Why Do They Hate Us ?

Anti-American feeling in the Middle East
has everything to do with U.S. policy

by James Akins

In These Times magazine, December 24, 2001


That the world was permanently transformed on September 11 has become a cliché. We are now trying to understand what happened and why. The men who carried out the attacks flew to their certain deaths to hurt the country they considered to be the heart of evil in the world. But the question of why they considered us "evil" must not continue to be dismissed as evil itself. If we do not understand their thinking, how can we hope to combat them?

So far the U.S. message to the world has been, "You are either with us or against us." Will this help us find, capture or kill Osama bin Laden? Highly unlikely. Our faith in technology is boundless, but our "smart bombs" aren't that smart. Has the bombing increased bitterness against us in Afghanistan and elsewhere in the Muslim World? Of course. Surely there must be a better way to bring peace and stability to the region.

Since the creation of the state of Israel in 1948, every American president has been faced with the "Middle East Problem." Some have tried harder than others to find a solution, but all have excused their failure because "thousands of years" of hatred cannot be overcome quickly. Perhaps our leaders believed this formula, but scholars will tell you there is no such history of hatred between Arabs and Jews. No country in Europe-neither England nor France-has a history of tolerance toward religious minorities, including Jews, remotely comparable to that of the Arab world.

As far back as the Middle Ages-after the Arab conquest in 711-Muslim Spain, with its capital in Toledo, became a center of science, philosophy and literature. The Jewish community flourished. Christian Europe was then in the Dark Ages, and all that we have today of Greek philosophy, science and literature comes to us through Arabic translations and then, frequently, by Jews from Arabic into Latin or Greek. This high period ended with the recapture of Toledo by Christian knights early in the 11th century, but Arabic culture continued in Cordoba to the south where one of its brightest stars was the philosopher Maimonedes-a Jew who wrote in Arabic.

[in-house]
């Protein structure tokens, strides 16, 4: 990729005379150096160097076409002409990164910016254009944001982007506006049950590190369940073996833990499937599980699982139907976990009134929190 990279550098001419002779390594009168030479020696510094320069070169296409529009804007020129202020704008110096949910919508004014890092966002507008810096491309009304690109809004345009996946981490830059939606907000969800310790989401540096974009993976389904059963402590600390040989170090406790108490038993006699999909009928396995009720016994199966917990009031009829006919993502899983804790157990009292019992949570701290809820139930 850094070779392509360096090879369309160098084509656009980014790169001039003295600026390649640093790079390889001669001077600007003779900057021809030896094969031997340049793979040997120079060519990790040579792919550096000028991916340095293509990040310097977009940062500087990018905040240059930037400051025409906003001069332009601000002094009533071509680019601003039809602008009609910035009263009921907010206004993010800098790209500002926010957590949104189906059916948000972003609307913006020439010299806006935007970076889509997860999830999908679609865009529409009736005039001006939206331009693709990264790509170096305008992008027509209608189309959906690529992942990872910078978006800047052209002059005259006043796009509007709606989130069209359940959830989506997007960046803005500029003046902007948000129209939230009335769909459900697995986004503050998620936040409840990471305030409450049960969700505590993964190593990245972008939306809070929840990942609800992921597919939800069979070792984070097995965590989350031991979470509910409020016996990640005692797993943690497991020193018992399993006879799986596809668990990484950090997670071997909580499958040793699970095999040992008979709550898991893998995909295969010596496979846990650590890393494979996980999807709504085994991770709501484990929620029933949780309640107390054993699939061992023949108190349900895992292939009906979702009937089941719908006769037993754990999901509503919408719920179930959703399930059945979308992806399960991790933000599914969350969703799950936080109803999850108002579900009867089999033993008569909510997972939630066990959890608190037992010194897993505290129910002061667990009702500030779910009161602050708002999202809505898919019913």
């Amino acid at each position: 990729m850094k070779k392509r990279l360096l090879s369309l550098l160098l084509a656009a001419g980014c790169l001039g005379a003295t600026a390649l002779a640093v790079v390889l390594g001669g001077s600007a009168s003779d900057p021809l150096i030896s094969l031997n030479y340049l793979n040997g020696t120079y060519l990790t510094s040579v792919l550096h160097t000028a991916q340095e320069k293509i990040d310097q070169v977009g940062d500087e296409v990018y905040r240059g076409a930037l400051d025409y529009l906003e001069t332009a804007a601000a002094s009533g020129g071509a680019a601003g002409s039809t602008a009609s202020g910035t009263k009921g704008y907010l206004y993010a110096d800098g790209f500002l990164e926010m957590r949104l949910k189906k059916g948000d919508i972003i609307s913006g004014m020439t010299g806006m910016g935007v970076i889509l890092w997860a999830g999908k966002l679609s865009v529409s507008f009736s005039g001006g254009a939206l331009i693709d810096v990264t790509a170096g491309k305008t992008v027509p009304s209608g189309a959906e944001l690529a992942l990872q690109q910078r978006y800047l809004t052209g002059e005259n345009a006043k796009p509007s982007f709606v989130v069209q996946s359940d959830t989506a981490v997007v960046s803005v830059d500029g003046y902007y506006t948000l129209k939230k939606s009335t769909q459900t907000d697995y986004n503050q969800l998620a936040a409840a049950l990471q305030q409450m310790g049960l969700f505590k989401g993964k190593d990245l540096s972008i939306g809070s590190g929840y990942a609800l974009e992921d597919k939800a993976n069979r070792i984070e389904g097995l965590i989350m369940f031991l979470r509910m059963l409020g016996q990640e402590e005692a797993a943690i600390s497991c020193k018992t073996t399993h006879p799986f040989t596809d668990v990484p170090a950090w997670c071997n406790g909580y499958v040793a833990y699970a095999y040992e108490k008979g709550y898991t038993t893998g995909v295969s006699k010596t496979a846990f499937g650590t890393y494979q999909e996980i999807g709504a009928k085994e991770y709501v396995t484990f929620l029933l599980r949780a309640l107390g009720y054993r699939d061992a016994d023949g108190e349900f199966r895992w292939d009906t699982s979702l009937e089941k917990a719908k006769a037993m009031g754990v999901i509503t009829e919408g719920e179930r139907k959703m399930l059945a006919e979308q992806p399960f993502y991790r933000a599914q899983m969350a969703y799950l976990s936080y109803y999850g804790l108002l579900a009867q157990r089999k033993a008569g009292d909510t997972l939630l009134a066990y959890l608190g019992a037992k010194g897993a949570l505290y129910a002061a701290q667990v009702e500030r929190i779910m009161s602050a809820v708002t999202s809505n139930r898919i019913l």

By the time Pope Urban II launched the first Crusade in 1095, the Arabs outshone their Christian adversaries in every civilized activity-except, perhaps, war. Stephen Runciman, the great historian of the Crusades, called them "the last of the barbarian invasions." When the Christian knights captured Jerusalem, they killed all the Muslims, all the Jews and most of the local Orthodox Christians. When Jerusalem was retaken by Saladin a century later, the Christian knights were allowed to leave with their families for the Christian enclaves on the coast. Reading about the Crusades in school (as we used to do), I remember how enthralled I was at the accounts of Richard the Lion-Hearted and other heroes of these noble wars. The word "crusade" has entered the language as a synonym for a noble endeavor. But when Arab children read about the crusades, there is nothing "noble"; they were the conquest of Arabs by cruel, dirty and unlettered foreigners.

When George W. Bush announced his new "crusade" against terrorism, he was shocked by the reaction in the Middle East. He should have fired his speech writer.

If not history, then what explains Arab hatred of the United States? There is now occasionally an editorial or a letter to the editor in this country suggesting that it might be time to ask ourselves if there just might be reasons other than our innate goodness for being hated. This always provokes a flurry of angry responses saying that whatever it might be, it certainly had nothing to do with our Middle East policy. But the anti-American feeling in the Middle East and South Asia has everything to do with U.S. policy. It is not because of our democratic and moral principles, but precisely because we are seen as having betrayed these principles in the Middle East, that peoples of the area have turned against us. If there is ever to be a solution to the problem of terrorism this festering sore must be addressed-and healed.

That solution begins in Israel. Apologists place articles in all the important American newspapers claiming that the crisis has nothing to do with Israel. They insist Muslims would hate us just as much if Israel did not exist. The daily humiliation of Palestinians living under occupation, the plummeting of their standard of living, the reduction of their lands to tiny enclaves divided from each other by Israeli roads connecting Israeli settlements and forbidden to Palestinians all make life miserable. President Ariel Sharon's plan is clearly to make life so difficult for Arabs that they will see no choice but emigration. Many have left. Those left behind have become embittered. Some throw stones at the occupiers; others have used guns or bombs. There is probably not a single Arab who believes that Israel would take these positions, would break agreements it has already signed with Palestinians, if the United States had not given its tacit approval.